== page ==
“Motown the Musical” runs Aug. 18-23 at the Fox Theatre.
LOOSELY BASED on Berry Gordy Jr.’s 1994 autobiography (To Be Loved: The Music, the Magic, the Memories of Motown), the greatest asset Motown the Musical has is the music itself: 66 hit songs running the gamut from the Jackson 5’s “ABC” to the Miracles’ “You’ve Really Got a Hold on Me.”
But to understand the importance of the music and the impact Motown had on American culture, you have to understand the historical context in which it was created.
Gordy first made his name writing songs for such Detroit-based acts as the Matadors (later Smokey Robinson & the Miracles) and Jackie Wilson (whose dynamic stage presence influenced artists from James Brown to Michael Jackson). When Wilson’s “Lonely Teardrops” became a Top 10 hit in 1958, Gordy grew frustrated at the low profit percentage songwriters made and realized that producing records and publishing songs was where the money was. Within a year, he’d launched Tamla Records and bought the house that would become Motown’s Hitsville U.S.A. recording studio.
AMERICA IN THE MID-1950s — just after the landmark Brown v. Board of Education ruling that ended segregation — was a very different place. The success of 19-year-old Elvis Presley’s 1954 cover of bluesman Arthur “Big Boy” Crudup’s “That’s All Right” proved that rebellious white teens were ready for African-American-inspired rock ’n’ roll. But the racially divided country was far less eager to embrace that music when performed by African-American artists.
Gordy, however, had the Midas touch. Within a year of launching his label, he’d had hits with Barrett Strong’s “Money (That’s What I Want)” and the Miracles’ “Shop Around,” which became the first Tamla/Motown single to sell a million copies.
In 1961, the company scored its first No. 1 song, the Marvelettes’ “Mr. Postman.” Over the next 10 years, the label scored an unprecedented 110 Top 10 hits from a roster that included the Supremes, the Four Tops, the Jackson 5, Stevie Wonder, Marvin Gaye, the Temptations, the Commodores and Gladys Knight & the Pips, all of whom are represented onstage in Motown the Musical.
GORDY’S BLUEPRINT was so formulaic that it’s often been called a “hit factory.” Stylistically, the Motown sound was rooted in Southern soul and R&B, but with rough edges polished away by a smooth pop sheen. The call-and-response and tambourine-accentuated backbeat found in gospel were there, but the melodies were simple and infectious, perfectly accented by orchestral string sections, charted horn sections and harmonized background vocals. Here was an African-American sound so unique that white artists couldn’t replicate it.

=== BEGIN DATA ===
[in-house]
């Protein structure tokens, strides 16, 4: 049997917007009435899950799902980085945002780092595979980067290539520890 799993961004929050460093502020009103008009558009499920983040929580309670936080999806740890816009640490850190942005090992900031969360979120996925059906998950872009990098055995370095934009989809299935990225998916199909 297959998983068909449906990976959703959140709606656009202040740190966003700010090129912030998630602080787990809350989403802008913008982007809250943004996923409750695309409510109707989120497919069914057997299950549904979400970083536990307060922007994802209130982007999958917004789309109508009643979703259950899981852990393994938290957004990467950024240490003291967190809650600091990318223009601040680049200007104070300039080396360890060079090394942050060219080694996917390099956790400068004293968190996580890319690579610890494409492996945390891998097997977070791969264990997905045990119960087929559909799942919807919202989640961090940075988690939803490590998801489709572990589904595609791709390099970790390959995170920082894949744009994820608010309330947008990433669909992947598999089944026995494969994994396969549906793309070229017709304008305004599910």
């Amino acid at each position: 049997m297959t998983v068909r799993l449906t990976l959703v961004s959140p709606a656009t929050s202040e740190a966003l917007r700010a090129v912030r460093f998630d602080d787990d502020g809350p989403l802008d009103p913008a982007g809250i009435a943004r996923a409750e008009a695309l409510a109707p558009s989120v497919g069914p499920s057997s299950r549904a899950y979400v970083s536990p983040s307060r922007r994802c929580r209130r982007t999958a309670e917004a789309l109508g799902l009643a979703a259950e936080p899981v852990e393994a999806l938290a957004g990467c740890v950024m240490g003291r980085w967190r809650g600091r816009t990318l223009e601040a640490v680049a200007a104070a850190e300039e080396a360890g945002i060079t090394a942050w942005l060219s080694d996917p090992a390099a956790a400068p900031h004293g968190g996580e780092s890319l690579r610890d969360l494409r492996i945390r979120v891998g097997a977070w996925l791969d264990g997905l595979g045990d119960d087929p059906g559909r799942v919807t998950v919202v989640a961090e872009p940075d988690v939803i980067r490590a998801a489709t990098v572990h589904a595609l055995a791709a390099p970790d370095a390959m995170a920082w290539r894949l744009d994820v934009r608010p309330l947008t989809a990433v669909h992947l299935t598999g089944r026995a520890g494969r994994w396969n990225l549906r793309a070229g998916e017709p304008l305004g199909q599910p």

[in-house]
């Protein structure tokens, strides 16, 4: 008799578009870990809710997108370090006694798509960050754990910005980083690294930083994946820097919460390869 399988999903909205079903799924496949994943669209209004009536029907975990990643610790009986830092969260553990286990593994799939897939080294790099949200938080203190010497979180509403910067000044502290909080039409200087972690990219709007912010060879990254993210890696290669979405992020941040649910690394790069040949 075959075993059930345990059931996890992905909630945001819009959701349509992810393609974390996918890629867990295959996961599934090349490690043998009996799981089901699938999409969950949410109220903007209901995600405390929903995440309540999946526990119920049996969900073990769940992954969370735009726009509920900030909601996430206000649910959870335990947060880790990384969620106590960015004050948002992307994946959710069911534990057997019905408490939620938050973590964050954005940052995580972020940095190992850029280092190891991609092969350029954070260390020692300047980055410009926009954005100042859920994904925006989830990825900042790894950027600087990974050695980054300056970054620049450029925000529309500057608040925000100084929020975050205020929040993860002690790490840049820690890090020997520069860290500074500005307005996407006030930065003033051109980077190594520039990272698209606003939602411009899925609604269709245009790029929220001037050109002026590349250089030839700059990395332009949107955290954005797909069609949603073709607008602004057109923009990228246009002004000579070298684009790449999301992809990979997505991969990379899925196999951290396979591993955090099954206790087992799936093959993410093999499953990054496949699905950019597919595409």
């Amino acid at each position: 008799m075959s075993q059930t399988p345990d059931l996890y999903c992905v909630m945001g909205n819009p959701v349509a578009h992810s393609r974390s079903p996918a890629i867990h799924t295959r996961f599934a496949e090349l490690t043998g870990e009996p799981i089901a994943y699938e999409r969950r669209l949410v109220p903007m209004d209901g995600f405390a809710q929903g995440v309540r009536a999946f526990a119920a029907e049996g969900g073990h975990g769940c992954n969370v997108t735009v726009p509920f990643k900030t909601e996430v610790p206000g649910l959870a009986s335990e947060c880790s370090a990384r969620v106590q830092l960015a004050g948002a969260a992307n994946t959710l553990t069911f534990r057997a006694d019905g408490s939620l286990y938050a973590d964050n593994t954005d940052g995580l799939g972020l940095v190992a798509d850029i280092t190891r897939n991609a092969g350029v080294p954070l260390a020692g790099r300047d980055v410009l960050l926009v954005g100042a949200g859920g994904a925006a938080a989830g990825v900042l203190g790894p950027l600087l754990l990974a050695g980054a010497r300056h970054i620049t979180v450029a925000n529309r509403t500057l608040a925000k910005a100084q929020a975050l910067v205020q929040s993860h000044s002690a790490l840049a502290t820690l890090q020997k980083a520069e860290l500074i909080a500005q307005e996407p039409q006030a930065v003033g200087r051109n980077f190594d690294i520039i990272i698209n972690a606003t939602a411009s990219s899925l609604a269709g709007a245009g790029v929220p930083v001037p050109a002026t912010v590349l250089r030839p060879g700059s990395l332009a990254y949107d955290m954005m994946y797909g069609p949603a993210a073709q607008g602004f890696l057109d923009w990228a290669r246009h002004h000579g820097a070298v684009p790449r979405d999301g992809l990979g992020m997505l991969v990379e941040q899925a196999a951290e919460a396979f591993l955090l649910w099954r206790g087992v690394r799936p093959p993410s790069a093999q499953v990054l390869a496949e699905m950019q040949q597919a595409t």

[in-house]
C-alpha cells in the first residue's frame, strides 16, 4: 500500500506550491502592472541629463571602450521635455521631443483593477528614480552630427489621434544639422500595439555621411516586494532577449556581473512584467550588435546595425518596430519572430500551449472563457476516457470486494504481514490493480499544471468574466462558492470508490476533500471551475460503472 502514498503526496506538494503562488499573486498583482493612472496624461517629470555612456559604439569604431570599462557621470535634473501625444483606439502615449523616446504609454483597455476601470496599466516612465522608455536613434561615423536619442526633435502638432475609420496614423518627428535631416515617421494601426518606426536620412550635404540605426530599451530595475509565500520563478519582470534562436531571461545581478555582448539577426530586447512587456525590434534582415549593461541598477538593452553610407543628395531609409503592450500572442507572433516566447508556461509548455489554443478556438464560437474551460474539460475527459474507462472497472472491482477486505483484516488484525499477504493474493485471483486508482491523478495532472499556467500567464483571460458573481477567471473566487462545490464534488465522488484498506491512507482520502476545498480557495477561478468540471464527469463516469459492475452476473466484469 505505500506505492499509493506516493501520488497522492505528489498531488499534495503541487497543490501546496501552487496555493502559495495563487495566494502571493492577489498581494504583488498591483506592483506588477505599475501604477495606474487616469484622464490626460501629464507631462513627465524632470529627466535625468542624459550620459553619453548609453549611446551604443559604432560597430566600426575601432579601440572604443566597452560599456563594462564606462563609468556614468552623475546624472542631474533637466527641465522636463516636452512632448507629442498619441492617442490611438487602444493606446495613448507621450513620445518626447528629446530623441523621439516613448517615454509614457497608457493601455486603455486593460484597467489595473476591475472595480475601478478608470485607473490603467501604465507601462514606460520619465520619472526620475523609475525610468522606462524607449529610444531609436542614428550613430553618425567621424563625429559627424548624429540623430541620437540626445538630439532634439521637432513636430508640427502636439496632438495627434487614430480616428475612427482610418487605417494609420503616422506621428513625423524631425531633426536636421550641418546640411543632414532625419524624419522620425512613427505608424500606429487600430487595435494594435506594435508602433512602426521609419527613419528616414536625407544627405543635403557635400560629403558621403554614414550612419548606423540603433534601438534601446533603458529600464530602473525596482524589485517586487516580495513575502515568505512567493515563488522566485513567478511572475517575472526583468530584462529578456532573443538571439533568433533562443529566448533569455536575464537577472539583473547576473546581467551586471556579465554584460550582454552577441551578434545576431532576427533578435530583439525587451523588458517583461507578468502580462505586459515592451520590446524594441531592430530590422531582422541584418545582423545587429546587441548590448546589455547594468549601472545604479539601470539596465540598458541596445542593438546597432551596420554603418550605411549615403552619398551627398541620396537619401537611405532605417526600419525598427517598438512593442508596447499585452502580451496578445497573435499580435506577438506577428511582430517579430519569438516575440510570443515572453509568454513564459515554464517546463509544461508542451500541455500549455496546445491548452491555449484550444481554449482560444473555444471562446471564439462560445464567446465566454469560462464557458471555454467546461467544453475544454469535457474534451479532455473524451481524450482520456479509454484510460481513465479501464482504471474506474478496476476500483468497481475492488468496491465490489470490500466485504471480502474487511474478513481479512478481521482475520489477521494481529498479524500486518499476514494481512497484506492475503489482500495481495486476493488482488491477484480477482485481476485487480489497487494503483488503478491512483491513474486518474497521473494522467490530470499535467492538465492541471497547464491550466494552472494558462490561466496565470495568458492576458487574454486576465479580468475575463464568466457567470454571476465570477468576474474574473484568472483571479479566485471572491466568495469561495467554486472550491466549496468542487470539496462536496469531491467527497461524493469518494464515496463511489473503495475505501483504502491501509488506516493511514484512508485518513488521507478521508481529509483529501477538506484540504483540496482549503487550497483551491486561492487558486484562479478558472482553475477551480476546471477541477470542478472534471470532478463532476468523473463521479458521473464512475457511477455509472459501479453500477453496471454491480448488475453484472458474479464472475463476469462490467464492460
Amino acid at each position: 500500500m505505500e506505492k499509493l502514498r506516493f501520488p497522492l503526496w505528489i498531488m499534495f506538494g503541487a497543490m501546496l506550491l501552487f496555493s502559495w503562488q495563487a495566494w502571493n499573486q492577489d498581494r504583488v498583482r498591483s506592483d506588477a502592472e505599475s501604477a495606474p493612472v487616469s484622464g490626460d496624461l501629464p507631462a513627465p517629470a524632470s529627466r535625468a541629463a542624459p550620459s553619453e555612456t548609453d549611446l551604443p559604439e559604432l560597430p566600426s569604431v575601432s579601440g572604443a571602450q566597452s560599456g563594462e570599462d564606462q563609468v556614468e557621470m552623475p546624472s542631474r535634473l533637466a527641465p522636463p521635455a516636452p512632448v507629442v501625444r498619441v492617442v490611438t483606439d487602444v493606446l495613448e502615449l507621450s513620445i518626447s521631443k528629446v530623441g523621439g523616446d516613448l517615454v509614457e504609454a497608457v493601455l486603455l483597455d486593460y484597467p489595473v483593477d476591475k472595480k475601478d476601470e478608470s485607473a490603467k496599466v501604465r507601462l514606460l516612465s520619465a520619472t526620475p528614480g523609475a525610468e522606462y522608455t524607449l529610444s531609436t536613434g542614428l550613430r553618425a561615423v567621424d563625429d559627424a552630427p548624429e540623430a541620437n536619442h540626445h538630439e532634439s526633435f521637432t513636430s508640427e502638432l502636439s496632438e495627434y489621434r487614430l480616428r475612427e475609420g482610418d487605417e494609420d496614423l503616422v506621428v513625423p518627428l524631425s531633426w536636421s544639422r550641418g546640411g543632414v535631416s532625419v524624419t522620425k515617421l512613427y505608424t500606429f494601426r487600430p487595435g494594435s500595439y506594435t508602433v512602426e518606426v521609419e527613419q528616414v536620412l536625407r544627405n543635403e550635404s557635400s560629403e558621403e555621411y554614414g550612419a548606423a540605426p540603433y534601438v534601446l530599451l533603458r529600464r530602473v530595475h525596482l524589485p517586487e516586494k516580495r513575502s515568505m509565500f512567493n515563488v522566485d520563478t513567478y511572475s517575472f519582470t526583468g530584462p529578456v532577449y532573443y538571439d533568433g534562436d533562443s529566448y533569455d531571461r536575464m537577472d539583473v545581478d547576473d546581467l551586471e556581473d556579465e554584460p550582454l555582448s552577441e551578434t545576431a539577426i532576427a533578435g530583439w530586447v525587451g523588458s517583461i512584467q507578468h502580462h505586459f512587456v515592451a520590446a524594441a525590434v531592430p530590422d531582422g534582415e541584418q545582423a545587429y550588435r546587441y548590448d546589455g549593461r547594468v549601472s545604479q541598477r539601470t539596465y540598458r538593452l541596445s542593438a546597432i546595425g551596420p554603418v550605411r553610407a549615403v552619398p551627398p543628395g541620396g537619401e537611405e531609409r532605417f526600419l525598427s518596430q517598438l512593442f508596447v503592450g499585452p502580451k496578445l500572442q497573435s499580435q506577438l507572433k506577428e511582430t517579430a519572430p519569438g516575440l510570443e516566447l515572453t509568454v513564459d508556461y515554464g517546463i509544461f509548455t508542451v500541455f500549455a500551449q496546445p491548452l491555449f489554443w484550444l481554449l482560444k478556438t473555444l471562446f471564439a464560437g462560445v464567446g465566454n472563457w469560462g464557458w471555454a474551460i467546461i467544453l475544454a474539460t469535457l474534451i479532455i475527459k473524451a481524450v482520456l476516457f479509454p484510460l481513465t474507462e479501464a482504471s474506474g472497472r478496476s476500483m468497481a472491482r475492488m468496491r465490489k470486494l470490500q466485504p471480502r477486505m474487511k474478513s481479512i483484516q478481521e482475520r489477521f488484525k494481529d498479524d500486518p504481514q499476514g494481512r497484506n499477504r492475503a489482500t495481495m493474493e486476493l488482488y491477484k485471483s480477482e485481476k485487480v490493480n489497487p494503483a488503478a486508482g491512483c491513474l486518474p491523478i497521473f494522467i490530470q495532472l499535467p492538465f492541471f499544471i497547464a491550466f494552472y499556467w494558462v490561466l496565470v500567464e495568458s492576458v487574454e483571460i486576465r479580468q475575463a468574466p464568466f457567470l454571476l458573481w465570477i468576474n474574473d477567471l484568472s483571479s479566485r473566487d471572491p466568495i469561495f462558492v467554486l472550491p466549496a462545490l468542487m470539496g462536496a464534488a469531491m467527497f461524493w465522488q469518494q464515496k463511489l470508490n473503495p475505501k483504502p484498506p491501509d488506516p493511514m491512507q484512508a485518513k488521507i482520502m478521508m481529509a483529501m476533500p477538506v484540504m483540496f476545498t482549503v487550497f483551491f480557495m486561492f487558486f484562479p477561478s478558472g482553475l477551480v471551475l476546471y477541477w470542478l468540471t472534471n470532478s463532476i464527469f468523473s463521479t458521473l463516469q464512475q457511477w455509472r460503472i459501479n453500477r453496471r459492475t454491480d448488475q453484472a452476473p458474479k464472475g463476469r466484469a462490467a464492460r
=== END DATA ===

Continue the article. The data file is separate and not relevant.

Gordy hired a core team of exceptional songwriters, including the trio Holland–Dozier–Holland (Lamont Dozier and brothers Brian and Eddie Holland), Norman Whitfield, William “Mickey” Stevenson, Smokey Robinson, Barrett Strong, Nickolas Ashford and Valerie Simpson, and many others. He used a tight-knit group of musicians, collectively known as the Funk Brothers, to record the instrumental tracks for many of Motown’s most famous records.
BUT PERHAPS HIS GREATEST GIFT was his talent for developing artists. He and his team taught their acts to be ambassadors for the entire African-American community, and insisted that they learn to walk, talk and act in a dignified fashion at all times to contradict the image many white Americans had of black people at the time.
Each artist was immaculately groomed, dressed and choreographed to look classy and elegant; they served as role models for kids who came from the same housing projects they had. Many debuted as opening acts on Motown package tours, giving them time to refine their skills before being thrust into the spotlight.
Over time, Motown revolutionized the music industry and proved a formative influence on future rock ’n’ roll legends — the Beatles and Rolling Stones, among them. The label and its music also changed attitudes toward African-American musicians during the civil rights era.
“I RECOGNIZED THE IMPACT [we were having],” Smokey Robinson recalled in a New Orleans Times-Picayune interview, “because Motown acts were going all over the world. I recognized the bridges that we crossed, the racial problems and the barriers that we broke down. … I would come to the South in the early days and audiences would be segregated. Then they started to get the Motown music, and we would go back, and the audiences were integrated and the kids were dancing together and holding hands.”
There’s only so much history one can get from a two-hour musical. But Motown the Musical serves as an important reminder of how Berry Gordy’s vision helped create an America in which both blacks and whites were “Dancing in the Streets.”
Slide-show photo: Reed L. Shannon as Michael Jackson (center) with the Jackson 5. Photo by Joan Marcus